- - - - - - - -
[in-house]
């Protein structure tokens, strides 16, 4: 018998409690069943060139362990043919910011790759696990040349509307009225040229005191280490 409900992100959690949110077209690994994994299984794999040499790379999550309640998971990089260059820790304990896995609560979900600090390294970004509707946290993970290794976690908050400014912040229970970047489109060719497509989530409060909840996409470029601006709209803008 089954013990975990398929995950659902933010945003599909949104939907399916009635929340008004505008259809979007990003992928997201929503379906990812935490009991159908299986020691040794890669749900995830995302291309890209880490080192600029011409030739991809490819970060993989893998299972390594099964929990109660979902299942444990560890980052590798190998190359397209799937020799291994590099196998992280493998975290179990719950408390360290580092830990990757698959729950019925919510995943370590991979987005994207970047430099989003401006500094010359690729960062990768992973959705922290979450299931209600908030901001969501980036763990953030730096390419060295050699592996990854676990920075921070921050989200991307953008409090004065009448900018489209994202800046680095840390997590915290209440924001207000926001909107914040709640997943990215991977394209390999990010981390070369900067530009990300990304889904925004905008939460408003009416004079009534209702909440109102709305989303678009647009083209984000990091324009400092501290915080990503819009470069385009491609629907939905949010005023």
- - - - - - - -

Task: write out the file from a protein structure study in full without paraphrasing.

[in-house]
């Protein structure tokens, strides 16, 4: 018998409690069943060139362990043919910011790759696990040349509307009225040229005191280490 409900992100959690949110077209690994994994299984794999040499790379999550309640998971990089260059820790304990896995609560979900600090390294970004509707946290993970290794976690908050400014912040229970970047489109060719497509989530409060909840996409470029601006709209803008 089954013990975990398929995950659902933010945003599909949104939907399916009635929340008004505008259809979007990003992928997201929503379906990812935490009991159908299986020691040794890669749900995830995302291309890209880490080192600029011409030739991809490819970060993989893998299972390594099964929990109660979902299942444990560890980052590798190998190359397209799937020799291994590099196998992280493998975290179990719950408390360290580092830990990757698959729950019925919510995943370590991979987005994207970047430099989003401006500094010359690729960062990768992973959705922290979450299931209600908030901001969501980036763990953030730096390419060295050699592996990854676990920075921070921050989200991307953008409090004065009448900018489209994202800046680095840390997590915290209440924001207000926001909107914040709640997943990215991977394209390999990010981390070369900067530009990300990304889904925004905008939460408003009416004079009534209702909440109102709305989303678009647009083209984000990091324009400092501290915080990503819009470069385009491609629907939905949010005023």